﻿ 6.8 Application to a Futures Example

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D.3  Ito's Lemma

 H

n this topic, we apply the theory developed in Topic 6.7 to an actual hedging example. Recall that initially, the arbitrage-free present value of the futures price is zero, but as subsequent shifts occur in interest rates, this is no longer the case. Here we consider the case of shifts in interest rates that occur subsequently to the time of settlement of the futures contract.

Here we assume that X is the price of some asset, and that price changes are described by the following general diffusion process:

Let f(x,t) be the value at time t of any derivative security defined on x (such as a call option).  Here we show that the derivative price, f,  also follows a diffusion process:

This is an important characterization because it describes precisely how the common underlying source of uncertainty, dz, affects both asset and derivative prices.  Looking ahead, this enables a riskless hedge to be designed between the asset and its derivative that eliminates dz, and the value of the derivative to be derived from this hedge.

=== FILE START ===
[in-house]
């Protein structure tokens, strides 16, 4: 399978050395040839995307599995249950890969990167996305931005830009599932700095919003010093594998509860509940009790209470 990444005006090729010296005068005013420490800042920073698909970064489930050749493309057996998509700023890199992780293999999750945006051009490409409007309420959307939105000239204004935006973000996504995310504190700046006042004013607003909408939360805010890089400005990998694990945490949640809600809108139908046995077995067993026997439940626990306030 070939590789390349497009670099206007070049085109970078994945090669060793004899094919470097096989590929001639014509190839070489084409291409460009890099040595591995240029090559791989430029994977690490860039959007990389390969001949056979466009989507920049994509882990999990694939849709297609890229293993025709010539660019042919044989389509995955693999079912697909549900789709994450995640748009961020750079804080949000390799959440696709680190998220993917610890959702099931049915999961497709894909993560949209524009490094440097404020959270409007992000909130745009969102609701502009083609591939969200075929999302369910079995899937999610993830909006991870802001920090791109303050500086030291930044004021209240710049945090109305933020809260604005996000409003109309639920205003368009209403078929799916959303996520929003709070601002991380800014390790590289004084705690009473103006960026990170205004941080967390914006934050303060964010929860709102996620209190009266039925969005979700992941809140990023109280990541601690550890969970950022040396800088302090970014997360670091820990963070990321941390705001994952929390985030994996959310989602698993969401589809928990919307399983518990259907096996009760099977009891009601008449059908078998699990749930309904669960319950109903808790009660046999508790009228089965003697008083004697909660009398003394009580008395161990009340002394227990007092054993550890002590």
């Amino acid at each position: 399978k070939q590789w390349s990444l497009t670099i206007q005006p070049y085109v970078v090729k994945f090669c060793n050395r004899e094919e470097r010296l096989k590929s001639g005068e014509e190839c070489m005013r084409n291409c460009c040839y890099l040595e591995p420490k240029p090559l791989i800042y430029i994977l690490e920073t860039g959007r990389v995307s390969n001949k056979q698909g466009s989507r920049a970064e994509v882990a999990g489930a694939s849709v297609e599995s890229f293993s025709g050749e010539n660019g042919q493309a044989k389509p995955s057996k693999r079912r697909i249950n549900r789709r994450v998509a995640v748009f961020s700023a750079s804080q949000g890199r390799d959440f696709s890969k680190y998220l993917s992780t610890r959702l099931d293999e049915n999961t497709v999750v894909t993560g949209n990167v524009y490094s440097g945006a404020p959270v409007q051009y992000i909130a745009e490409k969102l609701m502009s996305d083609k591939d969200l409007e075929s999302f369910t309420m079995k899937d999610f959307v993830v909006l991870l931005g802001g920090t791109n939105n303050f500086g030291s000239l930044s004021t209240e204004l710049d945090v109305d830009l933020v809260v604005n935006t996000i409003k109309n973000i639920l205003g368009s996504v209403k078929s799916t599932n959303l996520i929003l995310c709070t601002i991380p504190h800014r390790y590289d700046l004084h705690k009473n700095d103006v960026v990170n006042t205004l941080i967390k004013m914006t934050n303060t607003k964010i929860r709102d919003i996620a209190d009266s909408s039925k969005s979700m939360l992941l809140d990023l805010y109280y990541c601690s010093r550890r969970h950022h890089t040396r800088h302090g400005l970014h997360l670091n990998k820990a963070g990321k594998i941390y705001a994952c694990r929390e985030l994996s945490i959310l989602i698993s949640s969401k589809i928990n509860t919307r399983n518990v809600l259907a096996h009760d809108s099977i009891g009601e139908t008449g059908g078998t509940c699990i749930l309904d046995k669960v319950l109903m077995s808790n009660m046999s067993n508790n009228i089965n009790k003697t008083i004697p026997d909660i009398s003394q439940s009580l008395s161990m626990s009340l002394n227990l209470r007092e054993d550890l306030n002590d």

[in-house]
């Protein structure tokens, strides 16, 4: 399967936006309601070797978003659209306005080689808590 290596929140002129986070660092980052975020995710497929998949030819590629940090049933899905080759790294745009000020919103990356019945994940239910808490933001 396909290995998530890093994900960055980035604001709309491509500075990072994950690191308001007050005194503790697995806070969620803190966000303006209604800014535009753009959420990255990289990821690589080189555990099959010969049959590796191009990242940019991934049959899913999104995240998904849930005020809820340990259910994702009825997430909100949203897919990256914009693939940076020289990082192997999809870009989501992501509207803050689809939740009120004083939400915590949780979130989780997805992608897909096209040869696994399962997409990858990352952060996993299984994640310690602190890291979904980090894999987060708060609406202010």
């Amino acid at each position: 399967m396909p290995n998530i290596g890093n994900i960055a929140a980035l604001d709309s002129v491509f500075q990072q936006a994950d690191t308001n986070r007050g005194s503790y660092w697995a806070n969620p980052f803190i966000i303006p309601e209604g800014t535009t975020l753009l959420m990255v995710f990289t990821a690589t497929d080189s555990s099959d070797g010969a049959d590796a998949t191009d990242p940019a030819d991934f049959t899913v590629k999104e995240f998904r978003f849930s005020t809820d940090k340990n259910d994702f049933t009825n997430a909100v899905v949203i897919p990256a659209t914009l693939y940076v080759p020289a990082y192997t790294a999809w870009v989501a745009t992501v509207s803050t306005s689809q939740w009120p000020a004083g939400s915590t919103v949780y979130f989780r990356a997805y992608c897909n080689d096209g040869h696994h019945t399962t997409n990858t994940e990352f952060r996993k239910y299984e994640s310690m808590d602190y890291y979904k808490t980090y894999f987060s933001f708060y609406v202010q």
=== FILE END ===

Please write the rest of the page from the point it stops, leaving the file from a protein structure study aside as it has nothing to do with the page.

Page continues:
An intuitive proof of the derivative price dynamics can be obtained by taking a second-order Taylor's series expansion of f(x,t) around a point (x0, y0).

Now, substitute

and

to get

As  Dt approaches dt, all terms involving (Dt)2  and (Dt)3/2 go to zero, as do any higher-order terms.  The critical part of the proof then shows that as Dt goes to zero, the term  b2e2Dt becomes non-stochastic and converges to b2dt.  To see that the Dt term does not go to zero, we can write the discrete time analogue of Dx as

.

Therefore,  (Dx)2 retains Dt, which approaches dt as  Dt goes to zero.

With this, the formula simplifies to

which is known as Ito's Lemma.  It says that if f is a function of x and t, then f inherits the stochastic properties of x, and the drift rate and volatility have to be adjusted as given by the lemma.  In particular, df is also normally distributed.

For the stock price, we have

Substituting for x, a and  b in the df equation yields:

This is the general expression for the change in a derivative's price given the stock price process.

In the next topic, we apply Ito's Lemma to derive the Black-Scholes Partial Differential Equation.  This equation expresses the relationship between the “unknown” option valuation function and some of its partial derivatives.